In April 1970, Bùi Quang Ánh travelled south with poet Phạm Tiến
Towards the end of 1970, Ánh travelled to Bản Đông (The East Village) in Savannakhet, Laos, where all wounded soldiers from Quảng Trị Province were sent for treatment. He visited many artillery units and the cave hospital in Bản Đông.
On this particular journey, Ánh drew a number of revealing paintings that perfectly display the life of soldiers part of the National Liberation Front (NLF) and the People’s Army of Vietnam (PAVN) based along the Ho Chi Minh Trail in the Trường Sơn mountains. Ánh captured Reconnaissance Squad of 33 Battalion (fig. 1), which he described in detail. The engineer with binoculars was watching the sky and counting the number of bombs that American aircraft had dropped, and where. The other soldier was writing down the number of bombs and their locations. They also estimated how many craters were made from the bombing raids. After giving the signal by a series of rifle shots, other soldiers were sent to see whether bombs had hit the roadways or not. Firing three shots meant bombs had hit the road, and engineers were called to fix the roads to maintain truck traffic. Firing four shots meant somebody had been wounded. Five shots signalled that someone had died.
Ánh remembers visiting and painting this squad at noon, which camped in the cave of a mountain where there was space in front of the cave for a performance. After 30 minutes, an amateur performance company arrived to perform. Ánh recalled when the guitars were being played, their echo was very loud, giving the impression of watching a performance in a real theatre. Ánh also explained that he made another painting of the amateur performance company, which is now in the Ho Chi Minh City Fine Art Museum.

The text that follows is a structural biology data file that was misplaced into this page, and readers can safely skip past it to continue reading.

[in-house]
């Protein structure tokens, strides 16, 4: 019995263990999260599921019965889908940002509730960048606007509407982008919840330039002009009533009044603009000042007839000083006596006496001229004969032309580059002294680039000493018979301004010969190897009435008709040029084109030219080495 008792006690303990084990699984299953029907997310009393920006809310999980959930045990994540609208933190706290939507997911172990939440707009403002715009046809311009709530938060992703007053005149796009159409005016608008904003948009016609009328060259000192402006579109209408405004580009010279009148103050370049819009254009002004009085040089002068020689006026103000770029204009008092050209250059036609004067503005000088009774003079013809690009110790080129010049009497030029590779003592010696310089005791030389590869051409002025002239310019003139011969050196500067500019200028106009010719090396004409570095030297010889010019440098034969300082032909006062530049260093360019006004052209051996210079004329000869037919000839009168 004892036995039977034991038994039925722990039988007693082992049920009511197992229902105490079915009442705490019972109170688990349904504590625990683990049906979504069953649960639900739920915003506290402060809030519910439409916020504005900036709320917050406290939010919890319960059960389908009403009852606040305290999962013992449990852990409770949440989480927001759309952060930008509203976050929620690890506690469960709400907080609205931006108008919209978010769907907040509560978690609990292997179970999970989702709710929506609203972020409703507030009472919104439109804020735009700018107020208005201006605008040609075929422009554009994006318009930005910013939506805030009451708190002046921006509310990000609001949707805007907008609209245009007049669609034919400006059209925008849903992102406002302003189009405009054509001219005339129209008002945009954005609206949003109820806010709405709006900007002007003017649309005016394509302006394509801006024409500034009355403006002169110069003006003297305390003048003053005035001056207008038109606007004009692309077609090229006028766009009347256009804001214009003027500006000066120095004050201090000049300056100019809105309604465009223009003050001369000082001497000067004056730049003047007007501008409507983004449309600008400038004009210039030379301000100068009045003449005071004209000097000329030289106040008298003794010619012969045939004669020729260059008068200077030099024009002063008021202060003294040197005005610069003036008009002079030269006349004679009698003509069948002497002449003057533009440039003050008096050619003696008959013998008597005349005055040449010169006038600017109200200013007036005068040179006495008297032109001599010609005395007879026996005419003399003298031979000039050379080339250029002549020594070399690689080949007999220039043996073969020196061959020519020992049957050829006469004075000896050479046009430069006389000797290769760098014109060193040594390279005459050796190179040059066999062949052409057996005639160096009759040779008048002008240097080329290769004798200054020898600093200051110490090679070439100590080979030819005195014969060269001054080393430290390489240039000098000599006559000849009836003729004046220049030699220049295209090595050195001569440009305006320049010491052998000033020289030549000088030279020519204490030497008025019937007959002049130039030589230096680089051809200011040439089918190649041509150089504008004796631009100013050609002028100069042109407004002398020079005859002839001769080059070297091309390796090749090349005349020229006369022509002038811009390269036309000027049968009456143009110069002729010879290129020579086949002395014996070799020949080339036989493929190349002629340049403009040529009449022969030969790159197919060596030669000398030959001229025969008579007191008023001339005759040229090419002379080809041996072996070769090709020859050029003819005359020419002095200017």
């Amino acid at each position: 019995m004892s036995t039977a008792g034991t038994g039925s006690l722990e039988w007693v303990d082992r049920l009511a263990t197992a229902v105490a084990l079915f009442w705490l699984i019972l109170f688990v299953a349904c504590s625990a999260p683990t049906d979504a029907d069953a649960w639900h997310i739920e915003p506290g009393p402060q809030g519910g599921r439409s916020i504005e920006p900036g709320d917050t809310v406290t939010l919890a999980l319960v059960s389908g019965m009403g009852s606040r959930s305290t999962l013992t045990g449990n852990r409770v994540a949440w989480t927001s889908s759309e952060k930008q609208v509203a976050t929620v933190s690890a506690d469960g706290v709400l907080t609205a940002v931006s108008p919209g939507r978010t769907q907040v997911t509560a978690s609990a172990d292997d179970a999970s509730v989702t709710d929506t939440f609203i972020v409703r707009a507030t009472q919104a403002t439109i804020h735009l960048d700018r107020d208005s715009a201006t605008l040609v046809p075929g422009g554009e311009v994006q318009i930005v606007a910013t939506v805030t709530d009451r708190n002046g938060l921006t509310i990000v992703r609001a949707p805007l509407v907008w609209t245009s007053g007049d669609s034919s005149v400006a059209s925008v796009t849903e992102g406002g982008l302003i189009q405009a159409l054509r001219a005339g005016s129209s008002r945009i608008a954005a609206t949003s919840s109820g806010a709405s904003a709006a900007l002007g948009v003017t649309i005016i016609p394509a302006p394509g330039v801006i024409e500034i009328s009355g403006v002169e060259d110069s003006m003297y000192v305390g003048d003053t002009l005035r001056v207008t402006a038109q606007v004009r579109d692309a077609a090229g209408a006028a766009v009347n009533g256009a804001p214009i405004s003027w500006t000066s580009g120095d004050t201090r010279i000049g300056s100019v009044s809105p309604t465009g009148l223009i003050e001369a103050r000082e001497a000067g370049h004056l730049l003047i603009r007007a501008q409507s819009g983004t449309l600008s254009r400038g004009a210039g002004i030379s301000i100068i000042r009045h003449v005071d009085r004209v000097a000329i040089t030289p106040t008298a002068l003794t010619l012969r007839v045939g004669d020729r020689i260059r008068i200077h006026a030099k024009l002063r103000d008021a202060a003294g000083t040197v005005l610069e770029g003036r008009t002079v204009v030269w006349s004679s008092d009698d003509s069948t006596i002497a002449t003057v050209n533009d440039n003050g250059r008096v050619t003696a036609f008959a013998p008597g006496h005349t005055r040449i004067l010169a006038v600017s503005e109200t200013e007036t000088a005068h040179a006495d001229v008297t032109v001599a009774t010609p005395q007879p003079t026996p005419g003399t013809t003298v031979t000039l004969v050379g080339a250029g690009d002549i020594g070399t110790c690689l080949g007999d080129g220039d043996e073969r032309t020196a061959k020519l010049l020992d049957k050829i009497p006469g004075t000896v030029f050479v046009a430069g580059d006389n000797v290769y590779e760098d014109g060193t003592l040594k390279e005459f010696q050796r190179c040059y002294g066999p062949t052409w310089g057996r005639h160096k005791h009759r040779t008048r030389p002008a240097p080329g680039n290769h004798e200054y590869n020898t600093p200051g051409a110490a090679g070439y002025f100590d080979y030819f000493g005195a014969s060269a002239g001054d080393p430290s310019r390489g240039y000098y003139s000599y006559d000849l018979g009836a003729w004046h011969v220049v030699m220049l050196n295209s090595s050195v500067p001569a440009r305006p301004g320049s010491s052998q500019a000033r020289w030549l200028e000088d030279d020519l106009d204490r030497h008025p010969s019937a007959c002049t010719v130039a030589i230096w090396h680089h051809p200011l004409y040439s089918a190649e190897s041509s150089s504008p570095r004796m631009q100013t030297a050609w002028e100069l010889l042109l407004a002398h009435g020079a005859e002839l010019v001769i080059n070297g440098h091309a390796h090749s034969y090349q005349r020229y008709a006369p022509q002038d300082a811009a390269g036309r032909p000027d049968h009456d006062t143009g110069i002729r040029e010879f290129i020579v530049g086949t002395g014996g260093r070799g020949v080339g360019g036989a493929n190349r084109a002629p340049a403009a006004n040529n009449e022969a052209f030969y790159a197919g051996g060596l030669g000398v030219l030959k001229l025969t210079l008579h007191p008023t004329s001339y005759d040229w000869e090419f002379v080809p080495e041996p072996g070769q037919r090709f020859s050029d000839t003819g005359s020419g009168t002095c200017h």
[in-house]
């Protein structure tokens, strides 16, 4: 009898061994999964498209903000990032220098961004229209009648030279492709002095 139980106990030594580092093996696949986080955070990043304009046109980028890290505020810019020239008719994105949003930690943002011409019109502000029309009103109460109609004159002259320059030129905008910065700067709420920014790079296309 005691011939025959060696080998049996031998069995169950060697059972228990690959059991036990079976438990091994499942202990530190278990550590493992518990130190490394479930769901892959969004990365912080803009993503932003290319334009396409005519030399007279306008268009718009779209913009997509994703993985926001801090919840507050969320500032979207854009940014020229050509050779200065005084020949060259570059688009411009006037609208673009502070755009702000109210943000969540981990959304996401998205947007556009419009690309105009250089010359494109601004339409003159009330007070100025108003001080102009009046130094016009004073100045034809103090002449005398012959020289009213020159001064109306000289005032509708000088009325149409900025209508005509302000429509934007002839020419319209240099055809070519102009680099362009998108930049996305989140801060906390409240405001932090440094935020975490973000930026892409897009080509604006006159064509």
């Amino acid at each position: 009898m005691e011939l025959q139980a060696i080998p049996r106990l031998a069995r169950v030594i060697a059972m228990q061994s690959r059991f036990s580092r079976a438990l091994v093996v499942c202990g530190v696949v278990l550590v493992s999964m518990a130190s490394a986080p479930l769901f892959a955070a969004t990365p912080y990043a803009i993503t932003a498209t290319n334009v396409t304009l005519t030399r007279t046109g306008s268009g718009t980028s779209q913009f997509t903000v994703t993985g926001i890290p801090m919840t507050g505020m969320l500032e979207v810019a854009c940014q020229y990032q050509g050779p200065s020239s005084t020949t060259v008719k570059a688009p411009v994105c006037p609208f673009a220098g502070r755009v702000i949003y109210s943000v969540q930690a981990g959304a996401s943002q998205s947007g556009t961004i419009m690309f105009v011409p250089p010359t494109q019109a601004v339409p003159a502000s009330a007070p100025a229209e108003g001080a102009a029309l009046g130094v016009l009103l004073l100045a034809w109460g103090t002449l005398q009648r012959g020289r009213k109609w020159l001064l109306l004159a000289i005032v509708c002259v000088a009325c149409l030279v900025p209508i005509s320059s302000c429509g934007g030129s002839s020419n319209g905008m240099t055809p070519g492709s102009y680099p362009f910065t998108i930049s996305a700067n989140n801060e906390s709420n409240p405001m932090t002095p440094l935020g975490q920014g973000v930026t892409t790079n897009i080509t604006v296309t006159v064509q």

The details of how reconnaissance squads and engineers coordinated to keep the Ho Chi Minh Trail in a good working order highlights the trail’s importance to PAVN and NLF troops. Initially constructed in 1959 by Group 559, a special military group assigned to open a supply route through the Trường Sơn mountains to South Vietnam, the Ho Chi Minh Trail was under constant aerial bombardment. Therefore, its secrecy and maintanence was essential.
In order to remain secret, engineers and soldiers often hid in underground shelters (fig. 2). In front of the shelter is a Lagerstroemia Tomentosa Presley tree, typical of the Laos forest, severely marked and gouged by bombing sorties, which indicates just how close the bombs fell to the soldiers. Ánh explained how the shelter was a place where engineers stayed in spite of very humid conditions. This is a typical image of an engineer with a pickaxe on his shoulder and an AK47, two inseparable things for PAVN and NLF engineering soldiers working on the Trail.
Another fascinating side of life in the Trường Sơn mountains revealed by Ánh’s watercolour paintings is that of the rudimentary but effective printing and propaganda effort made in aid of the resistance movement. In another of Ánh’s paintings (fig. 3), we see a soldier busy compiling the Trường Sơn newspaper. This publication was made by the Propaganda Agency belonging to the Command Department of the Trường Sơn Trail. The newspaper was quite simple; illustrations or titles were carved on wood to be printed. The soldier is seen working in a hut made of bamboo to avoid the sun and rain.